The lawsuit claims that certain Saudi officials supported and coordinated the movements of two of the 9/11 hijackers within the United States.
A lawsuit accusing Saudi Arabia of complicity in the September 11th terror attacks has taken a major step forward.
According to The Associated Press, several Saudi government officials were deposed under oath earlier this year. However, investigators have yet to release the officials’ deposition, and have kept other, supposedly sensitive information from public view.
The A.P. suggests that, while there are apparent links between certain Saudi nationals and the 9/11 hijackers, there is no concrete evidence suggesting Riyadh’s involvement in the planning or execution of the attacks.
Nevertheless, the family members behind the lawsuit claim that Saudi nationals with government ties helped support two hijackers, Khalid al-Mihdhar and Nawaf al-Hazmi.
Both hijackers, says the suit, were in Southern California when they received coordinated support from a diplomat in the Embassy of Saudi Arabia in Washington, D.C.
One former FBI agent told The Associated Press that investigators do not believe that al-Qaeda would have sent operatives to the United States if they did not already have some sort of support structure in place.
Interestingly, one of the men who helped al-Mihdhar and al-Hazmi find and lease an apartment in San Diego—Omar al-Bayoumi—had “ties” to the Saudi government.
Not only did the same FBI agent say the bureau believed al-Bayoumi was a “clandestine agent” and was fully aware that the hijackers “were on a complex pre-planned mission.”
Al-Bayoumi also allegedly maintained contact with a Saudi government official based out of Los Angeles; that official, adds The A.P., was known for leading an “extremist faction” at a local mosque.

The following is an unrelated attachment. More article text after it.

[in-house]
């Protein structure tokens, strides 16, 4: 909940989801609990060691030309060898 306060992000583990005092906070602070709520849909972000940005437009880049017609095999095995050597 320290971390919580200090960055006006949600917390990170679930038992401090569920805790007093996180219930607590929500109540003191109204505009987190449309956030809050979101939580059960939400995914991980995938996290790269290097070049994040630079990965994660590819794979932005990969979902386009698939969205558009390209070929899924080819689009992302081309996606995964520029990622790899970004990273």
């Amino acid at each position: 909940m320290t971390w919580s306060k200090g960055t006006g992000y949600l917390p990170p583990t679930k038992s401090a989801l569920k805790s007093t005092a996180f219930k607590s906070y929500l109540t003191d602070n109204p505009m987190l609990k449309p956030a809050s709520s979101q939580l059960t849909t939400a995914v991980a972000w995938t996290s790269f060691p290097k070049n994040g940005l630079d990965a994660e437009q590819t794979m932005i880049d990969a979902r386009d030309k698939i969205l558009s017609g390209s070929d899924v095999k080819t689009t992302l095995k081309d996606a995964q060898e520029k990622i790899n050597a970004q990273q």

Nevertheless, al-Bayoumi was written off by the 9/11 Commission, who believed it was unlikely he had any links with al-Qaeda or other violent, jihadist organizations.
One way or another, victims’ family members are upset that they are being kept in the dark even as new information, theories, and speculation continues to emerge. While the plaintiffs’ attorneys have been able to review deposition records, interviews, and transcripts, the federal government has invoked a “state secrets” privilege to block the circulation of materials seen as potentially jeopardizing to national security.
Brett Eagleson—whose father, Bruce, died in the World Trade Center—said it is disappointing that victims have received little information.
“These depositions are a major part of the lawsuit, and it’s questions that our government never answered and our government never addressed with these individuals,” Eagleson told The Guardian.
“I think what’s most significant here is that the 19 hijackers came to the United States with no knowledge of our culture, with no knowledge of English, with no money and no idea how to fly a play,” he added. “It’s been told me by former intelligence officials that, were it not for the Saudi support network that was in place and established here prior to 9/11, these individuals wouldn’t even know how to find the way out of the airport.”
“The legal team and the FBI, investigative agencies, can know about the details of my dad’s death and thousands of other family members’ deaths, but the people who it’s most relevant to can’t know,” Eagleson told The Associated Press. “It’s adding salt to an open wound for all the 9/11 family members.”